The fourth-graders streaming into Central Piedmont Community Colleges Halton Theater saw rows of cool, confident college students waiting to greet them.
What they couldnt see is how hard these young adults worked to get there and how hard theyre working to keep each other on track in college.
Communities in Colleges, the group that led the children on a campus tour, is made up of Charlotte-Mecklenburg Schools graduates who got their diplomas with the help of Communities in Schools. The dropout-prevention group supports students with family, financial, academic and other challenges and those issues dont vanish after Pomp and Circumstance plays.
Getting folks into school, weve solved that problem. Keeping them in college is a huge problem, says Mordecai Scott, a graduate of West Charlotte High and Davidson College who now works for the national Communities in Schools organization.
Across the country, a narrow focus on high-school graduation rates is broadening. Many educators believe that efforts to break cycles of disadvantage must start early, with children like the students from Albemarle Road Elementary, and continue as graduates tackle higher education.
Going to college is like starting over, says Armah Shiancoe, the CPCC staffer who works with the fledgling Communities in Colleges.
It can be pretty overwhelming, he says, even for the most intelligent of students.
Many colleges and universities have student support systems. But the strong student-led program created at CPCC, coupled with the wide reach of Communities in Schools, make this a promising national model, Scott and Shiancoe say.
This thing is going to spread like a wildfire, says president Jamal Tate, a 20-year-old CPCC student. Its going to open a world of opportunity.
Rough around edges
A year ago, Communities in Colleges was made up of Shiancoe, Tate and a handful of other students. With heavy networking during the summer, they recruited more than 100 for this school year.
When classes began, Tate welcomed the newcomers.
We dont want you having to worry about being hungry or problems at home, Tate told them. Whatever yall want to be, we want to make sure that you can get there.
That support takes many forms. Students are connected with CPCC staff and community agencies who can help with anything from tutoring to financial aid to renting an apartment and paying for food.
Successful students act as mentors to newcomers. Speakers talk about time management and other life skills. Community service projects help students build skills and contacts that will be valuable as they move on to jobs or four-year universities.
Students who struggled to get through high school might still be a little rough around the edges. They might not be fully ready for college, Tate says. His goal: When they leave us, theyre ready for anything.
Tate should know. Though he acts and dresses like a young executive now, he struggled in high school. He also spent two months in Mecklenburg Jail North awaiting trial on breaking and entering and larceny charges, which were eventually dismissed. Tate graduated from CMS Waddell High in 2010, just before the school closed, and went to CPCC at the urging of a Communities in Schools staffer.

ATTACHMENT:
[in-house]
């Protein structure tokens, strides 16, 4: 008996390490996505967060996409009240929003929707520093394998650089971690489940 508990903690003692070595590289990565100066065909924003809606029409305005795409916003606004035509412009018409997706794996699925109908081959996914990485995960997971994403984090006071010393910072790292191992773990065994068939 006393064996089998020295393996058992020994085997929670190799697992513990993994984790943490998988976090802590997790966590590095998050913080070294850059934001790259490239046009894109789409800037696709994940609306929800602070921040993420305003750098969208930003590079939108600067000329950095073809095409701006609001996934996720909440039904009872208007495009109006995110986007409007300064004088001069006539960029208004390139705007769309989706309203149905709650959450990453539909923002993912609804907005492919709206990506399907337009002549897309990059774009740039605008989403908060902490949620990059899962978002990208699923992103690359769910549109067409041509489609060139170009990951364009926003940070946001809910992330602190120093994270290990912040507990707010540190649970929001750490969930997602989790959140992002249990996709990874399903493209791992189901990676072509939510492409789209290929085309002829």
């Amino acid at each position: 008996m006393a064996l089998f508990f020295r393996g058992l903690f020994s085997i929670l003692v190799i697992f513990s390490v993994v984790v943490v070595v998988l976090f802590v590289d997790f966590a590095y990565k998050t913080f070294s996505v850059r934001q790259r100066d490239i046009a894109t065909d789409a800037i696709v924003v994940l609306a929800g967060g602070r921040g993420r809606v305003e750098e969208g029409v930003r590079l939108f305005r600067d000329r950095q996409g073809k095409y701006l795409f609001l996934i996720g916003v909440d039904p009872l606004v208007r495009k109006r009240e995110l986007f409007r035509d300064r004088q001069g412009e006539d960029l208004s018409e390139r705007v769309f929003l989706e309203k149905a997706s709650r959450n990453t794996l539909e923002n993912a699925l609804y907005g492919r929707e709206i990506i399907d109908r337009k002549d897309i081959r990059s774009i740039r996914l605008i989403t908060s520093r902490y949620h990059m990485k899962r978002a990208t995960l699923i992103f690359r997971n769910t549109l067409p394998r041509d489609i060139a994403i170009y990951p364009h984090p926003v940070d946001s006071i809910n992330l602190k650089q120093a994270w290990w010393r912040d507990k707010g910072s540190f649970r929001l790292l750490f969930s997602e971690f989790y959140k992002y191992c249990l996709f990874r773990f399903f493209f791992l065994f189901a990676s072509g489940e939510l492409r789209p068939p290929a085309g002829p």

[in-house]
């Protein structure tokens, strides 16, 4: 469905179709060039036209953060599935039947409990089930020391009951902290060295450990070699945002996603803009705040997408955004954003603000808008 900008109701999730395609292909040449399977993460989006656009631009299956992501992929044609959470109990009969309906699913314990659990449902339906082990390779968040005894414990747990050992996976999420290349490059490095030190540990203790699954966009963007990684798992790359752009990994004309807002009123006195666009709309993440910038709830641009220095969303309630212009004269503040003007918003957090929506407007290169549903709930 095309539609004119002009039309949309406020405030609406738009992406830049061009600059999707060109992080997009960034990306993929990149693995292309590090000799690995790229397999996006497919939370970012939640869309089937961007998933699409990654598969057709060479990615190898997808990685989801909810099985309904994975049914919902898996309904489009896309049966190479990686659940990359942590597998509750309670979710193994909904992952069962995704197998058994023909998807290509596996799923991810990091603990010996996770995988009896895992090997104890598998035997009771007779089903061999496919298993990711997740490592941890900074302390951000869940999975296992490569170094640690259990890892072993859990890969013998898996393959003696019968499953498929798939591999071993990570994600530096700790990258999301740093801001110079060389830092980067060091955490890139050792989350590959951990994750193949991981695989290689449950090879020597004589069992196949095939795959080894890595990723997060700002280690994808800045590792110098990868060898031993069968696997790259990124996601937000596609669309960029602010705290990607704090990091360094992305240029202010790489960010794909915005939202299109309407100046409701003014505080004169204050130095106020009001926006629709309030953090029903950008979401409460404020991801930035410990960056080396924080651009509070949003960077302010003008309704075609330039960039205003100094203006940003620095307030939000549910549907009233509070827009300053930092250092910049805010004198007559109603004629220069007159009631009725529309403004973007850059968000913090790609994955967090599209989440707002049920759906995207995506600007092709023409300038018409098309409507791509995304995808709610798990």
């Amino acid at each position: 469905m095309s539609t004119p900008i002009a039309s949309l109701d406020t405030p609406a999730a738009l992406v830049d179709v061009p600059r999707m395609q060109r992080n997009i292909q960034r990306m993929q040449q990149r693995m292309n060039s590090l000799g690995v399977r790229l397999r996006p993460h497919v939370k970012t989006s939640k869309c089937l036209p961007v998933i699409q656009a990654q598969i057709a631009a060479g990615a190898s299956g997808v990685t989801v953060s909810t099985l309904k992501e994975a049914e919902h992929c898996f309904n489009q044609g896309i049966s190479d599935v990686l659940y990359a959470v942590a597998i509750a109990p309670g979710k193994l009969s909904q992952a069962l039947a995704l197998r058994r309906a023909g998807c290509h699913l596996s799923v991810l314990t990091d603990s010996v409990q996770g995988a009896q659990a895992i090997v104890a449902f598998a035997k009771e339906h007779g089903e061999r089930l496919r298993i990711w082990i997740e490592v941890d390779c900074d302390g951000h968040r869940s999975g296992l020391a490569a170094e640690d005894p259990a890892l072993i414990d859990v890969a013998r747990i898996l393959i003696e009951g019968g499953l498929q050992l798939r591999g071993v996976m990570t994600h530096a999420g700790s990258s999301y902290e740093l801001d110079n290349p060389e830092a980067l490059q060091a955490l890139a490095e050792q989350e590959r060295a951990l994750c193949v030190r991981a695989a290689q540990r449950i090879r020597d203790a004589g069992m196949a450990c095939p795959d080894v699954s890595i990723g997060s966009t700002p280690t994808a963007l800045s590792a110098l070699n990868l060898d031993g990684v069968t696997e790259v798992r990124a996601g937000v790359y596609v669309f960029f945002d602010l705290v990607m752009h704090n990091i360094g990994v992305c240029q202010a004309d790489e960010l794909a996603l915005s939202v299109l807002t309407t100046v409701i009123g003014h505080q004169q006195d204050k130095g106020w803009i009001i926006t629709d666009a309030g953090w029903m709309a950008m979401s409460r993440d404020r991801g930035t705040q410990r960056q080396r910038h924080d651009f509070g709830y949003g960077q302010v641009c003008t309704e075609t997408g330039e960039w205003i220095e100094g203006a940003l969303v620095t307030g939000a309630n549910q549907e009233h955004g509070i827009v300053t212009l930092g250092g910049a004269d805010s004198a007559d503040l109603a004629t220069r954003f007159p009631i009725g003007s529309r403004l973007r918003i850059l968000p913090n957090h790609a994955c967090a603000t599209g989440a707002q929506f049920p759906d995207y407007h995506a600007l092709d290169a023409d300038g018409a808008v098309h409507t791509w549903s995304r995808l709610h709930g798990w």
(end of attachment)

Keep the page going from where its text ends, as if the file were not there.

Shiancoe acted as Tates mentor, helping him get his grades up and step into leadership roles. Now Tate is reaching out to others: I know how great it is to have somebody who will come and show you a better way.
Jasmine Christmas, a 2012 graduate of Hawthorne High, a CMS alternative school, is one of the new students Tate invited to join Communities in Colleges. An 18-year-old with a 1-year-old daughter, she has found help getting tutoring and financial aid. Just as important, she says, is the network of friends not an easy thing to find at a large commuter campus like CPCC. Without them, she says, Id be walking around just like a zombie.
Having friends and being active boosts the odds that students will stay in college, organizers say. The student leaders send weekly texts and emails to remind students of Communities in Colleges meetings and other ways to get involved at CPCC. Mentors make phone calls to see how newer students are doing.
Early community service projects have included doing grounds work at the Raptor Center in Huntersville and conducting the college tour for Albemarle Road Elementary. Students from the east Charlotte school, where about 90 percent come from low-income families, gasped as they saw the theater and the students.
All these people, they so tall! one child exclaimed.
About 30 CPCC students hosted the tours, taking groups of a dozen or so elementary kids around the campus.
Theres a lot of opportunities that yall will love. Its real dope, Sheldon Perry, a graduate of Phillip O. Berry Academy of Technology, told the children as Freddy Yodi, an East Mecklenburg High grad, led them across the street.
Tate, Scott and Shiancoe talk enthusiastically about creating similar groups around the Charlotte region, and eventually across the Communities in Schools network, which covers 24 states.
But Shiancoe said hes most interested in seeing the support play out in students lives. .
My main objective is making sure they are enjoying college and excelling in the classroom and outside the classroom, he said.
Dorshia Sellers, 22, a second-year student whos acting as a Communities in Colleges mentor, said the experience has helped her focus on a goal of running her own youth center someday. She struggled to find her way in high school and afterward, trying and dropping two career-training programs before enrolling at CPCC.
Now she plans to get an associates degree and move on to a four-year university. Communities in Colleges has prepared her, she says: When you step out in the real world, you have real-life experience.
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